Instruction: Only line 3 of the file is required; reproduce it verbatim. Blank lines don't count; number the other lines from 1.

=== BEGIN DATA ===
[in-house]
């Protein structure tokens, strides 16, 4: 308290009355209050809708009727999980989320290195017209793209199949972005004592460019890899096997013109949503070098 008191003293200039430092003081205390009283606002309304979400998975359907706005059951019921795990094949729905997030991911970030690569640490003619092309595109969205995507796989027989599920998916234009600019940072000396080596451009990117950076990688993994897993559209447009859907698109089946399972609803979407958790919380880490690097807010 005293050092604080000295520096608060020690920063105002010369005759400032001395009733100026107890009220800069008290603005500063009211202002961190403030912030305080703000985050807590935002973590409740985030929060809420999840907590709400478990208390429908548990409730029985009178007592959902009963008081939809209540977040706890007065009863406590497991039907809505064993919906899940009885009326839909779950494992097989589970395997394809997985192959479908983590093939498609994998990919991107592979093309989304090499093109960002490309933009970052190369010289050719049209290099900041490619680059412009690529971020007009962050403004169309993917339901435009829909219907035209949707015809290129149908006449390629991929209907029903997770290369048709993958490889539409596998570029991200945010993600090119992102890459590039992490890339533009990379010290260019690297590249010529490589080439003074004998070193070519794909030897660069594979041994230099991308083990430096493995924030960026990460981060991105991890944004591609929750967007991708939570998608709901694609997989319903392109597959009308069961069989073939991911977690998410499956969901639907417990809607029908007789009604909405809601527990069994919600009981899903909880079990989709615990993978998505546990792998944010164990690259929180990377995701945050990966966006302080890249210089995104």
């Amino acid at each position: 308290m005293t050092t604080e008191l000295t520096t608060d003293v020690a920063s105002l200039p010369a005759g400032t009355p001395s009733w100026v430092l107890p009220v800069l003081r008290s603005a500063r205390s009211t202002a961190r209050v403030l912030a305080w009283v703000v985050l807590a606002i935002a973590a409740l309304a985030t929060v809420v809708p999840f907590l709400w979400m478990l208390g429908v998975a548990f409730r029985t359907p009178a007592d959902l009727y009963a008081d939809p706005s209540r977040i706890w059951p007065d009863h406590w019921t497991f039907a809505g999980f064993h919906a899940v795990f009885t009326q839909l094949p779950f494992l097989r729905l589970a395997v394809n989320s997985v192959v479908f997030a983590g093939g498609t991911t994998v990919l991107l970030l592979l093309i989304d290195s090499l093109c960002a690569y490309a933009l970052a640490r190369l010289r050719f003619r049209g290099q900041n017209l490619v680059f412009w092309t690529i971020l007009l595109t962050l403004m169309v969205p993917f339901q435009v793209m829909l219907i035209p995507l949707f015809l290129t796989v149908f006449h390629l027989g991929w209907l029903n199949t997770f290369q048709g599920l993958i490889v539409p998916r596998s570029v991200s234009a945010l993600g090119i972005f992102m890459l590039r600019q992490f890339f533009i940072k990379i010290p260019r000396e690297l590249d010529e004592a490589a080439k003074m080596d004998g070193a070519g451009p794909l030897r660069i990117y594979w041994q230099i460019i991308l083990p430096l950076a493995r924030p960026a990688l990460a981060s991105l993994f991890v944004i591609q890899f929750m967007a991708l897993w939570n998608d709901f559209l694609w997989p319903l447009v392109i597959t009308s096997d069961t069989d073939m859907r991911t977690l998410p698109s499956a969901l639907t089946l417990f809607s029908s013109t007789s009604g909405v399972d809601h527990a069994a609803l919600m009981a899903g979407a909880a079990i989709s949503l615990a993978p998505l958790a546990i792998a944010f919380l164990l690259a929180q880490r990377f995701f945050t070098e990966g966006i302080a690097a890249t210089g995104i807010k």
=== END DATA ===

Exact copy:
């Amino acid at each position: 308290m005293t050092t604080e008191l000295t520096t608060d003293v020690a920063s105002l200039p010369a005759g400032t009355p001395s009733w100026v430092l107890p009220v800069l003081r008290s603005a500063r205390s009211t202002a961190r209050v403030l912030a305080w009283v703000v985050l807590a606002i935002a973590a409740l309304a985030t929060v809420v809708p999840f907590l709400w979400m478990l208390g429908v998975a548990f409730r029985t359907p009178a007592d959902l009727y009963a008081d939809p706005s209540r977040i706890w059951p007065d009863h406590w019921t497991f039907a809505g999980f064993h919906a899940v795990f009885t009326q839909l094949p779950f494992l097989r729905l589970a395997v394809n989320s997985v192959v479908f997030a983590g093939g498609t991911t994998v990919l991107l970030l592979l093309i989304d290195s090499l093109c960002a690569y490309a933009l970052a640490r190369l010289r050719f003619r049209g290099q900041n017209l490619v680059f412009w092309t690529i971020l007009l595109t962050l403004m169309v969205p993917f339901q435009v793209m829909l219907i035209p995507l949707f015809l290129t796989v149908f006449h390629l027989g991929w209907l029903n199949t997770f290369q048709g599920l993958i490889v539409p998916r596998s570029v991200s234009a945010l993600g090119i972005f992102m890459l590039r600019q992490f890339f533009i940072k990379i010290p260019r000396e690297l590249d010529e004592a490589a080439k003074m080596d004998g070193a070519g451009p794909l030897r660069i990117y594979w041994q230099i460019i991308l083990p430096l950076a493995r924030p960026a990688l990460a981060s991105l993994f991890v944004i591609q890899f929750m967007a991708l897993w939570n998608d709901f559209l694609w997989p319903l447009v392109i597959t009308s096997d069961t069989d073939m859907r991911t977690l998410p698109s499956a969901l639907t089946l417990f809607s029908s013109t007789s009604g909405v399972d809601h527990a069994a609803l919600m009981a899903g979407a909880a079990i989709s949503l615990a993978p998505l958790a546990i792998a944010f919380l164990l690259a929180q880490r990377f995701f945050t070098e990966g966006i302080a690097a890249t210089g995104i807010k």